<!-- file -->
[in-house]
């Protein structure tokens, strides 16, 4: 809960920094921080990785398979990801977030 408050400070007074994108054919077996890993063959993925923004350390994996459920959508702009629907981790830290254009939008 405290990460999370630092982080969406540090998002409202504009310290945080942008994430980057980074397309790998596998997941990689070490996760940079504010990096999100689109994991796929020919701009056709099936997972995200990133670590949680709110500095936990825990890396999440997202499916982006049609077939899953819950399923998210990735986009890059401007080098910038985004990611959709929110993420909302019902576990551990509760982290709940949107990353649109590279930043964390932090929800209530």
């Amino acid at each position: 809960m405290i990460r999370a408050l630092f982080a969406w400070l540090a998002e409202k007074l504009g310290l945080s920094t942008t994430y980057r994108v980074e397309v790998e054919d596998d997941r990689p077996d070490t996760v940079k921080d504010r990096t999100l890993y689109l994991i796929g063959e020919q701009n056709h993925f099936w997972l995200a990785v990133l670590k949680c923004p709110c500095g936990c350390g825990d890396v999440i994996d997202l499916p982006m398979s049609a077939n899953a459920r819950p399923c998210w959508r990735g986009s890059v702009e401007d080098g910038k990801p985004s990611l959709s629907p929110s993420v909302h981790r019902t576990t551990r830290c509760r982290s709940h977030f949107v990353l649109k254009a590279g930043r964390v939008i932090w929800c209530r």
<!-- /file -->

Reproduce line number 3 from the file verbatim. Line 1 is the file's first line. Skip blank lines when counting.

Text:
């Amino acid at each position: 809960m405290i990460r999370a408050l630092f982080a969406w400070l540090a998002e409202k007074l504009g310290l945080s920094t942008t994430y980057r994108v980074e397309v790998e054919d596998d997941r990689p077996d070490t996760v940079k921080d504010r990096t999100l890993y689109l994991i796929g063959e020919q701009n056709h993925f099936w997972l995200a990785v990133l670590k949680c923004p709110c500095g936990c350390g825990d890396v999440i994996d997202l499916p982006m398979s049609a077939n899953a459920r819950p399923c998210w959508r990735g986009s890059v702009e401007d080098g910038k990801p985004s990611l959709s629907p929110s993420v909302h981790r019902t576990t551990r830290c509760r982290s709940h977030f949107v990353l649109k254009a590279g930043r964390v939008i932090w929800c209530r």